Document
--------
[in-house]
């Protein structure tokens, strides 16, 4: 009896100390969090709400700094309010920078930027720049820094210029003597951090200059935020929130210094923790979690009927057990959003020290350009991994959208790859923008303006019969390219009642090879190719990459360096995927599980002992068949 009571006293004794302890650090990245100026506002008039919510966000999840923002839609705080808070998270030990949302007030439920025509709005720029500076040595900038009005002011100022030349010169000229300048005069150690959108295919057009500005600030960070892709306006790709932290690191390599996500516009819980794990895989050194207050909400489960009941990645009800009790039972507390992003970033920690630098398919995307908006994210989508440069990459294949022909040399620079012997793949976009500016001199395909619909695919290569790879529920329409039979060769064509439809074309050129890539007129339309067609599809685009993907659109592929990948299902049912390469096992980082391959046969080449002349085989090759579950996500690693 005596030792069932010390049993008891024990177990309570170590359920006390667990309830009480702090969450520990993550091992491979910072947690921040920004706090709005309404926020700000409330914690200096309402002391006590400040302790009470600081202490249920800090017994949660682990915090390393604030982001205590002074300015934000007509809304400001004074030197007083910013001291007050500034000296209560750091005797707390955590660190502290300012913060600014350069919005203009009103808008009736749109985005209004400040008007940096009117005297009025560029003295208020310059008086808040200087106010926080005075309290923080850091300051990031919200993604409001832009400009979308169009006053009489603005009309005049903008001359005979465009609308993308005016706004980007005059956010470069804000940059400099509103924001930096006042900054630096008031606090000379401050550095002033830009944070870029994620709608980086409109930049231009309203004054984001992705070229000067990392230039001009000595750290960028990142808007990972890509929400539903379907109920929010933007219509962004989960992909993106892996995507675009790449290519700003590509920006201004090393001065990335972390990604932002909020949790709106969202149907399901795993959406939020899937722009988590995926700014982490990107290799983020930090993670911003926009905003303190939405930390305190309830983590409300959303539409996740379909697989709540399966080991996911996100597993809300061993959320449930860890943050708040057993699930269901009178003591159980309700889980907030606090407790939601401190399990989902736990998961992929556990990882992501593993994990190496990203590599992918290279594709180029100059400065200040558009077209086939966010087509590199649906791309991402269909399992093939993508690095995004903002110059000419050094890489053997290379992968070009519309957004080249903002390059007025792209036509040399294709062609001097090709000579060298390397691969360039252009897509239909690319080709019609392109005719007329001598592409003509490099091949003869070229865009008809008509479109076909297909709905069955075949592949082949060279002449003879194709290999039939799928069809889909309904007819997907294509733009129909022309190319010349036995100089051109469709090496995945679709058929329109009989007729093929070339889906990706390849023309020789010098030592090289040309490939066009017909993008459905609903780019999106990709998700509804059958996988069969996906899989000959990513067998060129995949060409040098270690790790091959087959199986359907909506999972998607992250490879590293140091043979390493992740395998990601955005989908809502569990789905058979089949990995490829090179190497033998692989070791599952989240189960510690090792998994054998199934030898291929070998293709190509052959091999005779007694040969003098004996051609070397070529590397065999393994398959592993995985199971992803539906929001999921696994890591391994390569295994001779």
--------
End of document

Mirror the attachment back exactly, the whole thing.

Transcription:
[in-house]
């Protein structure tokens, strides 16, 4: 009896100390969090709400700094309010920078930027720049820094210029003597951090200059935020929130210094923790979690009927057990959003020290350009991994959208790859923008303006019969390219009642090879190719990459360096995927599980002992068949 009571006293004794302890650090990245100026506002008039919510966000999840923002839609705080808070998270030990949302007030439920025509709005720029500076040595900038009005002011100022030349010169000229300048005069150690959108295919057009500005600030960070892709306006790709932290690191390599996500516009819980794990895989050194207050909400489960009941990645009800009790039972507390992003970033920690630098398919995307908006994210989508440069990459294949022909040399620079012997793949976009500016001199395909619909695919290569790879529920329409039979060769064509439809074309050129890539007129339309067609599809685009993907659109592929990948299902049912390469096992980082391959046969080449002349085989090759579950996500690693 005596030792069932010390049993008891024990177990309570170590359920006390667990309830009480702090969450520990993550091992491979910072947690921040920004706090709005309404926020700000409330914690200096309402002391006590400040302790009470600081202490249920800090017994949660682990915090390393604030982001205590002074300015934000007509809304400001004074030197007083910013001291007050500034000296209560750091005797707390955590660190502290300012913060600014350069919005203009009103808008009736749109985005209004400040008007940096009117005297009025560029003295208020310059008086808040200087106010926080005075309290923080850091300051990031919200993604409001832009400009979308169009006053009489603005009309005049903008001359005979465009609308993308005016706004980007005059956010470069804000940059400099509103924001930096006042900054630096008031606090000379401050550095002033830009944070870029994620709608980086409109930049231009309203004054984001992705070229000067990392230039001009000595750290960028990142808007990972890509929400539903379907109920929010933007219509962004989960992909993106892996995507675009790449290519700003590509920006201004090393001065990335972390990604932002909020949790709106969202149907399901795993959406939020899937722009988590995926700014982490990107290799983020930090993670911003926009905003303190939405930390305190309830983590409300959303539409996740379909697989709540399966080991996911996100597993809300061993959320449930860890943050708040057993699930269901009178003591159980309700889980907030606090407790939601401190399990989902736990998961992929556990990882992501593993994990190496990203590599992918290279594709180029100059400065200040558009077209086939966010087509590199649906791309991402269909399992093939993508690095995004903002110059000419050094890489053997290379992968070009519309957004080249903002390059007025792209036509040399294709062609001097090709000579060298390397691969360039252009897509239909690319080709019609392109005719007329001598592409003509490099091949003869070229865009008809008509479109076909297909709905069955075949592949082949060279002449003879194709290999039939799928069809889909309904007819997907294509733009129909022309190319010349036995100089051109469709090496995945679709058929329109009989007729093929070339889906990706390849023309020789010098030592090289040309490939066009017909993008459905609903780019999106990709998700509804059958996988069969996906899989000959990513067998060129995949060409040098270690790790091959087959199986359907909506999972998607992250490879590293140091043979390493992740395998990601955005989908809502569990789905058979089949990995490829090179190497033998692989070791599952989240189960510690090792998994054998199934030898291929070998293709190509052959091999005779007694040969003098004996051609070397070529590397065999393994398959592993995985199971992803539906929001999921696994890591391994390569295994001779």